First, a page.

She’s the woman you love to hate, but Karrine Steffans is laughing all the way to the bank. Her explosive tell-all book, Confessions of a Video Vixen, released in 2005, sent shockwaves throughout the hip hop industry and beyond. Since then, she’s written three New York Times bestselling books, Confessions of a Video Vixen, The Vixen Diaries, and The Vixen Manual: How to Find, Seduce & Keep the Man You Want. 

Emerging from her tragic past, Steffans is ready to set fire to her old reputation and give birth to her true identity. Her latest memoir, set for release on June 2, Vindicated: Confessions of a Video Vixen, Ten Years Later, is slated to become another bestseller.

Once a lost soul who was held captive in a vicious cycle of abuse in a destructive marriage, Karrine is now,  in her own words, “a grown woman’’ who has finally found her true calling after overcoming decades of heartbreak, despair and sexual exploitation. In spite of the naysayers, Steffans unabashedly continues to use her pain to educate, uplift and inspire women all of over the world.

A highly sought after speaker, interior stylist, and book publisher, Steffans is teaching women how to be the masters of their minds, bodies, and souls. Forget about what you think you know about Karrine Steffans and learn the truth about the woman behind the brand.


karrine steffans - vindicated cover

EUR.web: If you could squash one misconception people have about you, what would it be?

KS: I think the ongoing misconception, and it has been for almost ten years, is that I live some sort of wild, sex-crazed life (laughs), whereas the truth of the matter is that in the last 7 or 8 years I’ve been married several times and have done very little dating. I think that’s been the number one misconception.

You are harshly judged because of your past. Do you ever regret going public about your journey?

No, not at all. There’s nothing to regret. I don’t believe in regrets. I don’t think regrets actually exist. I think regrets are things people make up in their heads. So, I don’t regret anything. Everything turned out exactly the way it was supposed to. Everyone has a past. So, there’s nothing there to regret and there’s nothing to regret about sharing. Never regret sharing your journey because that helps other people in theirs, so no one should regret that.

In interviews, you mentioned being in abusive relationships in the past. How did it change your relationships with men?

Well, I’ve always been in abusive relationships. My first abusive relationship was with my mother and so, abuse has always been my language. It took me 33 years to teach myself a new language and so, being brought up in an abusive household––never feeling loved, always feeling put upon, being abused sexually as a child, being raped––all of those things formulated the woman I was, who I am, and who I am becoming. So, when it comes to my interpersonal relationships with men, of course, a lifetime of abuse vastly affected everything I did. I always came from a place of abuse, actually wanting, welcoming, and accepting it because that was my language. It never seemed strange to me.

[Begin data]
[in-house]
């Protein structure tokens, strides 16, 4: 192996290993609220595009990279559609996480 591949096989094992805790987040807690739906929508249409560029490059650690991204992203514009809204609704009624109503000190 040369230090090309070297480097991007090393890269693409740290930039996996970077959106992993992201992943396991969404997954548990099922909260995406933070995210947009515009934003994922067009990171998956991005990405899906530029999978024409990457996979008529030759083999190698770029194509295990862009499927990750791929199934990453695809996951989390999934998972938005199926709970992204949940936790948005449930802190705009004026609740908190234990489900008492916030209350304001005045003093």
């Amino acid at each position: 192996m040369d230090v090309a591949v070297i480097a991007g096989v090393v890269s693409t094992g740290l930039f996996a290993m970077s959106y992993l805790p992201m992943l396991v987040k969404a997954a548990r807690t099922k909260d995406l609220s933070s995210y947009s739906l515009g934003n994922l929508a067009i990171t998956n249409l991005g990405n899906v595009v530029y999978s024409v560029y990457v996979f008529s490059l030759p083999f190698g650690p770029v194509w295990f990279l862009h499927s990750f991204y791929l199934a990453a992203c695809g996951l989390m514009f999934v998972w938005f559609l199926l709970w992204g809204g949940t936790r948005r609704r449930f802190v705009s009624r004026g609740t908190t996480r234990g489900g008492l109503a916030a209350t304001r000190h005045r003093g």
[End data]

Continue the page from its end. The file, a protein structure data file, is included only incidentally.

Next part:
How have you been able to heal and become more empowered? I know you’re a different person now than you were before.

I am actually the same exact person. People don’t change at their core. If you’re a good person, you are a good person. What changes is our behavior. So, I’m the same person I’ve always been. People who have always known me and who have loved me have seen me this way. But, what has changed is my behavior, the behavior I give out and the behavior I accept, including my rhetoric.

As for the healing, that comes from the writing, from living and writing. That’s my catharsis. That’s why I never regret sharing because it’s part of my healing! My writing is innate, I’ve been writing since I was 5, so even when I was a child, it was how I let things go and gave them back to the universe.

Also, I’ve had a spiritual life coach for the last 15 years and I started psychological therapy back in 2006 while writing my second book. I had questions. I wanted to know what the statistics were when a young girl in her formative years is beaten, and raped. What happens to her afterward? I had questions about the self-mutilation and other things that I was doing in my 20’s. I wanted to know where those behaviors came from and it helped me to be a better writer. I write about myself, therefore, I must know my subject. I have to do research on my subject.

The healing wasn’t always easy and it’s still not easy. I mean, every day we learn things, but it’s what everyone has to do, not just me. Everyone has to grow up and that’s what we’re all doing; we’re just doing it in different ways. Some people have help and some people don’t. I just happen to have a whole lot of help these days and a great support system. Plus, I have this wonderful job that allows me to write it all down. It’s almost like a message in a bottle for me. I write it all down, put it in the bottle, and throw it into the ocean because it doesn’t belong to me anymore.

You have expressed your deep love for Lil’ Wayne. What initially attracted you to him?

When he and I first met, we laughed a lot. He was funny and we talked on the phone for a while before we saw each other in person. I only knew him cerebrally. So, we connected on that level first and then, by the time I saw him and was in his presence, what I loved about him was that he always knew he was who he is. He exuded so much confidence and control over his life, his business and I saw how the other men around him respected him. I am only attracted to powerful men because I am a very powerful woman. I tend to dominate men who aren’t powerful and I don’t like that. So, I loved that he was dominant and that I couldn’t be dominate when I was around him.

I appreciated being the lady in the room. I loved that he was a gentleman, that he would always make sure I was okay. If he was out all day doing something and I was stuck at home, he would send somebody back to the house to make sure I had food and whatever I needed. He would make sure, no matter how busy he was, that I was well taken care of. There is still this chivalrous man in there who wants to make sure that you’re taken care of. I just loved that about him. And he loves. He is not afraid to say I love you. He was very loving and trusting of me and very open and honest with me at times. I felt connected, and the friendship blossomed and continued from there.